For 400 years there was no such clarity, they knew the story would one day be completed, but they didn’t know how it would happen. The Old Testament was full of prophecy, full of hope, full of promises that a Messiah, a Saviour, would come one day. For four centuries though, the people of God were left to wonder how that would happen.
“David assembled all the leaders of Israel in Jerusalem…rose to his feet and said, “Listen to me, my brothers and my people. It was in my heart to build a house as a resting place for the ark of the Lord’s covenant and as a footstool for our God. I had made preparations to build, but God said to me, ‘You are not to build a house for my name because you are a man of war and have shed blood.’
“Yet the Lord God of Israel chose me out of all my father’s family to be king over Israel forever. For he chose Judah as leader, and from the house of Judah, my father’s family, and from my father’s sons, he was pleased to make me king over all Israel. And out of all my sons—for the Lord has given me many sons—he has chosen my son Solomon to sit on the throne of the Lord’s kingdom over Israel. He said to me, ‘Your son Solomon is the one who is to build my house and my courts, for I have chosen him to be my son, and I will be his father. I will establish his kingdom forever if he perseveres in keeping my commands and my ordinances as he is doing today.’”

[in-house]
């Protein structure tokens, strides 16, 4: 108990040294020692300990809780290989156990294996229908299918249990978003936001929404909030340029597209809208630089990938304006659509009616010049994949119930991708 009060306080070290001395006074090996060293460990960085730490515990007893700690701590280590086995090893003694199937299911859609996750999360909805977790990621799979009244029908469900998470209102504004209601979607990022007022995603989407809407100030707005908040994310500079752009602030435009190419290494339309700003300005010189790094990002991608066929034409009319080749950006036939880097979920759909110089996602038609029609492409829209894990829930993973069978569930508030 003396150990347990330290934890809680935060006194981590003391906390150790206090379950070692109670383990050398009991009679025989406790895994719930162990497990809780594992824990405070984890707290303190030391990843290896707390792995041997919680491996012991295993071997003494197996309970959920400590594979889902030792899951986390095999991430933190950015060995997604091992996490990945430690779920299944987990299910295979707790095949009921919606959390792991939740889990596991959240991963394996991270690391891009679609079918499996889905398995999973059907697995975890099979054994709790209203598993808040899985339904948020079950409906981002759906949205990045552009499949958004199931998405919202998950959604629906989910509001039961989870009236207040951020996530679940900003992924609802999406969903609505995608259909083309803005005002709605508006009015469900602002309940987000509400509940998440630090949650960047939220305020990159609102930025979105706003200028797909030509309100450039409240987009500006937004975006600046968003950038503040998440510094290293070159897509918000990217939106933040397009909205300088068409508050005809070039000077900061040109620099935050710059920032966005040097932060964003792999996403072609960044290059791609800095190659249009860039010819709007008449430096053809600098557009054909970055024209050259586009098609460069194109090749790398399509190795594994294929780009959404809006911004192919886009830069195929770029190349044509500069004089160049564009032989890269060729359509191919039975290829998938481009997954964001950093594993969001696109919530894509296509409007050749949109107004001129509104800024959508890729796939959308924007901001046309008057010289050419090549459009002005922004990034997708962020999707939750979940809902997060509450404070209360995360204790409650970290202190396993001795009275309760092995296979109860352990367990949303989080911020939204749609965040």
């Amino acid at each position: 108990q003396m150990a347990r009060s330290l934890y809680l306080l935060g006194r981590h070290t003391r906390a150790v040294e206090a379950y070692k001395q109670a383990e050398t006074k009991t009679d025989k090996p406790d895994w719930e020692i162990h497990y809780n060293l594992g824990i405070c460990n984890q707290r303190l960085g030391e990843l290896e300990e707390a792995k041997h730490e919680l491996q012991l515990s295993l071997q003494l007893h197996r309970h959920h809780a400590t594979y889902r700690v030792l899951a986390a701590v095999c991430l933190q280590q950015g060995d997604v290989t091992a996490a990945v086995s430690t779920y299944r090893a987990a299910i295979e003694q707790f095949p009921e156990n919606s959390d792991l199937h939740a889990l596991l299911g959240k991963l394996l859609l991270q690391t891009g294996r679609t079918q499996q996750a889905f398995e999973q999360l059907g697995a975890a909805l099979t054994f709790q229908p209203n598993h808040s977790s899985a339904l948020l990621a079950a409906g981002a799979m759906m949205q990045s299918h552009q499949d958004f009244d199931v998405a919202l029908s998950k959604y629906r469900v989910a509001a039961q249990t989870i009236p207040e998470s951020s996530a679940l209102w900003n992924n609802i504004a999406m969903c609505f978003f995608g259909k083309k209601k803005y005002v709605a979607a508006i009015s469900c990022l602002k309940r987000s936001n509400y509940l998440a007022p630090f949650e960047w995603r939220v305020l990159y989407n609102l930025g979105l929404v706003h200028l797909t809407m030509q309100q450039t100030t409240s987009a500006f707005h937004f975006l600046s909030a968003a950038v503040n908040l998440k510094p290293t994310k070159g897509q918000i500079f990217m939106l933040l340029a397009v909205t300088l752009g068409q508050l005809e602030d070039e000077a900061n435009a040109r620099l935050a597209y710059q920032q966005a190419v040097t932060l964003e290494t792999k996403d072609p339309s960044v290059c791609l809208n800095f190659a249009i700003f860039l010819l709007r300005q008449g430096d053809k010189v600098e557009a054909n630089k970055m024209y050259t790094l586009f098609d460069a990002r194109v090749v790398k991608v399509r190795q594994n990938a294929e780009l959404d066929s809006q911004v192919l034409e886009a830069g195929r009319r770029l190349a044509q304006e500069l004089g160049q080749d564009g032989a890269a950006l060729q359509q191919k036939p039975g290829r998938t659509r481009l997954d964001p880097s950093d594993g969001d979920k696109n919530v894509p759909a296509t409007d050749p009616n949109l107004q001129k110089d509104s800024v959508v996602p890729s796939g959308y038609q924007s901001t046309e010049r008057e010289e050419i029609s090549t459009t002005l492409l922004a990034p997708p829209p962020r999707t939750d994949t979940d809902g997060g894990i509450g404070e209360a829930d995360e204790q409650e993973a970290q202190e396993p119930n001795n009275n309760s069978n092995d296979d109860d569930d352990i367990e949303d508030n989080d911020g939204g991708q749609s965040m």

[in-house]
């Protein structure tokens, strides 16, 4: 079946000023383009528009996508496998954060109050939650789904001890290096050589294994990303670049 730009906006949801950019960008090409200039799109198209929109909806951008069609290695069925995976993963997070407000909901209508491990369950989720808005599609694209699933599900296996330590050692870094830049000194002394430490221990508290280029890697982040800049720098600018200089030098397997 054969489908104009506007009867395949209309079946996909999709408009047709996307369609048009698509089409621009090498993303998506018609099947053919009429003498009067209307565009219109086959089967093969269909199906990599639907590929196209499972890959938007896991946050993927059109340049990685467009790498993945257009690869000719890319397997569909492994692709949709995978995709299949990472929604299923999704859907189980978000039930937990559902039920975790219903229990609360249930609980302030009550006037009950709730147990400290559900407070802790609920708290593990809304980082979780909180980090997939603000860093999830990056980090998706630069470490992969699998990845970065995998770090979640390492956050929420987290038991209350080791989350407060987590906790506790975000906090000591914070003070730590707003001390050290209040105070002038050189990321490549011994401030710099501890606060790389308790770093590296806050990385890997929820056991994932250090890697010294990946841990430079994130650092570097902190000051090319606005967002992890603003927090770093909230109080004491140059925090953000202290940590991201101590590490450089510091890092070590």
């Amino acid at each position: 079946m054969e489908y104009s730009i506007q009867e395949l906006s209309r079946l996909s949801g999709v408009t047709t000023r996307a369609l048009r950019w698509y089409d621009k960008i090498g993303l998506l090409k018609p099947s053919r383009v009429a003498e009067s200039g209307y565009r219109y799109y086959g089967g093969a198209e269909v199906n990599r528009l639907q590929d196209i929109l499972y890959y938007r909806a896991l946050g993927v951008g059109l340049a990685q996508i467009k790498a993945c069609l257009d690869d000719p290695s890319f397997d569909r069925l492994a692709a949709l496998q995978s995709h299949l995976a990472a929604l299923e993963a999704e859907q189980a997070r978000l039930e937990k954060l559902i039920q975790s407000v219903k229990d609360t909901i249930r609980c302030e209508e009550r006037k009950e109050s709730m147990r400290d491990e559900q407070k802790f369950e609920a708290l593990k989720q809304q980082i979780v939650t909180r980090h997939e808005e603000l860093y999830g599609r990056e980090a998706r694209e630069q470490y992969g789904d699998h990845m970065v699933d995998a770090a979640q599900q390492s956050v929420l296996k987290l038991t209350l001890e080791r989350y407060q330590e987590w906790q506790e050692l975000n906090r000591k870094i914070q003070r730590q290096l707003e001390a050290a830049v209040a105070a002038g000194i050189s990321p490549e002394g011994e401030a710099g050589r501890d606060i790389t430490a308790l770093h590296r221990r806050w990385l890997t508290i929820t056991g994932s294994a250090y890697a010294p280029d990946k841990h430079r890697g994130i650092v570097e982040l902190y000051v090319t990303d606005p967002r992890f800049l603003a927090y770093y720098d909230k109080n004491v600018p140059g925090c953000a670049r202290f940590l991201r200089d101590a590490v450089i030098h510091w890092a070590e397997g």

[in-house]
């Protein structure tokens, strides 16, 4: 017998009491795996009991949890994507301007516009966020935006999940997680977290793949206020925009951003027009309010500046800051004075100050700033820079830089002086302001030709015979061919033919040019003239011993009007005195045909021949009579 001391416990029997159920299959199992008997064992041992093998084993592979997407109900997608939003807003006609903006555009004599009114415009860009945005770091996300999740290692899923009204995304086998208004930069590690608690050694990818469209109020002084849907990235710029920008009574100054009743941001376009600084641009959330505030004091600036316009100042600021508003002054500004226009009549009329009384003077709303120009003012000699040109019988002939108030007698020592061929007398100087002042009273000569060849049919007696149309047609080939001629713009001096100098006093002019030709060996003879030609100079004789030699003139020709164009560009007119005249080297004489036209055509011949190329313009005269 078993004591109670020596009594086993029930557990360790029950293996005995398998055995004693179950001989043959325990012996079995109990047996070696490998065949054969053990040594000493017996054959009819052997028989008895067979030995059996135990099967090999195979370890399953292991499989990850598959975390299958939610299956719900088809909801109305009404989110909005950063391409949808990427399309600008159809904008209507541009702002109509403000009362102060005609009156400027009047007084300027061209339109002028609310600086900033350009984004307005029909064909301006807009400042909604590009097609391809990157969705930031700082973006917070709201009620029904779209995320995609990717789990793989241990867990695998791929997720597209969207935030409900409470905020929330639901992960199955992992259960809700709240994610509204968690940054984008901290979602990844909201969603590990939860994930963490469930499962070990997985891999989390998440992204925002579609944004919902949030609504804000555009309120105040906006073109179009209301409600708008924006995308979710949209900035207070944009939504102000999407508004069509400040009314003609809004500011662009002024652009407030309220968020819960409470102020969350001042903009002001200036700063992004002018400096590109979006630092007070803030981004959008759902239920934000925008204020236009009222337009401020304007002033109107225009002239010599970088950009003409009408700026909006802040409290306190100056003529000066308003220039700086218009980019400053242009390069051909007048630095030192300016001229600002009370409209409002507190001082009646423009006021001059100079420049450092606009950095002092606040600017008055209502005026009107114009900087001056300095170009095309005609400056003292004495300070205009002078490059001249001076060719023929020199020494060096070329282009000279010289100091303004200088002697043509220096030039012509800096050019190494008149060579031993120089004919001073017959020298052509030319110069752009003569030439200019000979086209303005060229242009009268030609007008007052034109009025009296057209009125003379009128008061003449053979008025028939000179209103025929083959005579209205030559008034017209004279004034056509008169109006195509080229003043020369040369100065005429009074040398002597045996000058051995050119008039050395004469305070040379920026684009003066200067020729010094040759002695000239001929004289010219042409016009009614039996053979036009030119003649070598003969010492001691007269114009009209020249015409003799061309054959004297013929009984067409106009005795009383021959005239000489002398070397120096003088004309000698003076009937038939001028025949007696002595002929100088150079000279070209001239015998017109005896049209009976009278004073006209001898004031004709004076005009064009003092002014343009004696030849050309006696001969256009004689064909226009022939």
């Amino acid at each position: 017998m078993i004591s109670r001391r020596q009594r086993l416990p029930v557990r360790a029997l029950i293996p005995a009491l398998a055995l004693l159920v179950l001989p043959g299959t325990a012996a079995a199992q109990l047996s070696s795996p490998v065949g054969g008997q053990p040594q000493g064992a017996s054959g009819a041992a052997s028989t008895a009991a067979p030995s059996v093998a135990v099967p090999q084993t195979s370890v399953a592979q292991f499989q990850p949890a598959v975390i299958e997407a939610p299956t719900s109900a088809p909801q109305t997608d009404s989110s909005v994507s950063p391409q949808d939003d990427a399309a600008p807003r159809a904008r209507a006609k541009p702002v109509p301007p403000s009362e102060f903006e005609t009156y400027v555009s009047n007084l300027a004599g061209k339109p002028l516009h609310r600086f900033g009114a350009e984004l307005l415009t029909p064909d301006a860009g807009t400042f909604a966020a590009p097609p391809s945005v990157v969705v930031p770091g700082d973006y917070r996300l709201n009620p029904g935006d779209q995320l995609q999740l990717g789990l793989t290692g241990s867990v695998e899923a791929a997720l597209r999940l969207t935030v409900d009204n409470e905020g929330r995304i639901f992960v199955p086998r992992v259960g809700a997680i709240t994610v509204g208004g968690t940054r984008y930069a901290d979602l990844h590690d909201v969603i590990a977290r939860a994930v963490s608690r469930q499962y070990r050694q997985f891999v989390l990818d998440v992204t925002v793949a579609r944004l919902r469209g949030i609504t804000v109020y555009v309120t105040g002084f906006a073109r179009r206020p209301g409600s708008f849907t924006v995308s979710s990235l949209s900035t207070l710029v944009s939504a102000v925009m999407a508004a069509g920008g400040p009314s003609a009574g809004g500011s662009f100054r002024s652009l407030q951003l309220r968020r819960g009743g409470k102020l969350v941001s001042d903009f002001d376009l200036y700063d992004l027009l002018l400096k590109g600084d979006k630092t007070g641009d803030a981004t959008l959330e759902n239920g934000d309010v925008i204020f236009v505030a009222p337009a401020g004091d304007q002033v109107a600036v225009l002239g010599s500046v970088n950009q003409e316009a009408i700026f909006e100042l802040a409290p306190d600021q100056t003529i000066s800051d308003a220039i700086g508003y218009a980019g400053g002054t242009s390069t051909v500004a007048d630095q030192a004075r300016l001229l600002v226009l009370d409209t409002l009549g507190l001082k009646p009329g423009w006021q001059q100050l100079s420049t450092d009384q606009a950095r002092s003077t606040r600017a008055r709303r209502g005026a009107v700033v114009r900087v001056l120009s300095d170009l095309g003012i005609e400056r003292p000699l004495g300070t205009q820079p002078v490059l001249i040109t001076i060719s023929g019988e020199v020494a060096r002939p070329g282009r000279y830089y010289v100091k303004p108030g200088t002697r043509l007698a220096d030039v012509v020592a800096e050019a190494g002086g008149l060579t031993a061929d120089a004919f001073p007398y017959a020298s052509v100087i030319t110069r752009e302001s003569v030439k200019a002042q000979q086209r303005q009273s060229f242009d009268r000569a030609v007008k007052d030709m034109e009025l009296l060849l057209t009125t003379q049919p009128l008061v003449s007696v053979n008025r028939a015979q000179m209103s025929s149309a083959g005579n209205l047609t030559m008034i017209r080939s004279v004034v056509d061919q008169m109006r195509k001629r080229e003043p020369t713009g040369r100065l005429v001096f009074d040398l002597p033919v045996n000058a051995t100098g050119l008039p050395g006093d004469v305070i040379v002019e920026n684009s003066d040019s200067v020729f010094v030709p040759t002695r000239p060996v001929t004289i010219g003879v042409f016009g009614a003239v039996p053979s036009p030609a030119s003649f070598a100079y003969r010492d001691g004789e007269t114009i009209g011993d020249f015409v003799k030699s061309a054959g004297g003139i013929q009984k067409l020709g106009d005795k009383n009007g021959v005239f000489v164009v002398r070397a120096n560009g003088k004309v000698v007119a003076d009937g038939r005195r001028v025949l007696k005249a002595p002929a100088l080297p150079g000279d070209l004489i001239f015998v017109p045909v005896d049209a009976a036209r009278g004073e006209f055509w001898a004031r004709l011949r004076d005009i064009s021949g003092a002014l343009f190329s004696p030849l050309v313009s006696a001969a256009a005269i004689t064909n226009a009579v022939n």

Christian Standard Bible, (Holman Bible Publishers, 2020), 1 Ch 28:1–7
David. Solomon. Two Kings, one Father, one Son. The first received the desire to build a temple for the Lord, the second was given all the gifts needed to fulfil that desire. This isn’t where the story begins, but it’s vital for understanding the whole story of the Bible, as well as understanding our part in that story. For now, it should suffice to say that the Temple was built by two Kings, wealthy and wise, gifted and granted vision by God to complete the task. So what would you expect the Temple to be like?
When they sin against you—for there is no one who does not sin—and you are angry with them and hand them over to the enemy, and their captors deport them to a distant or nearby country, and when they come to their senses in the land where they were deported and repent and petition you in their captors’ land, saying,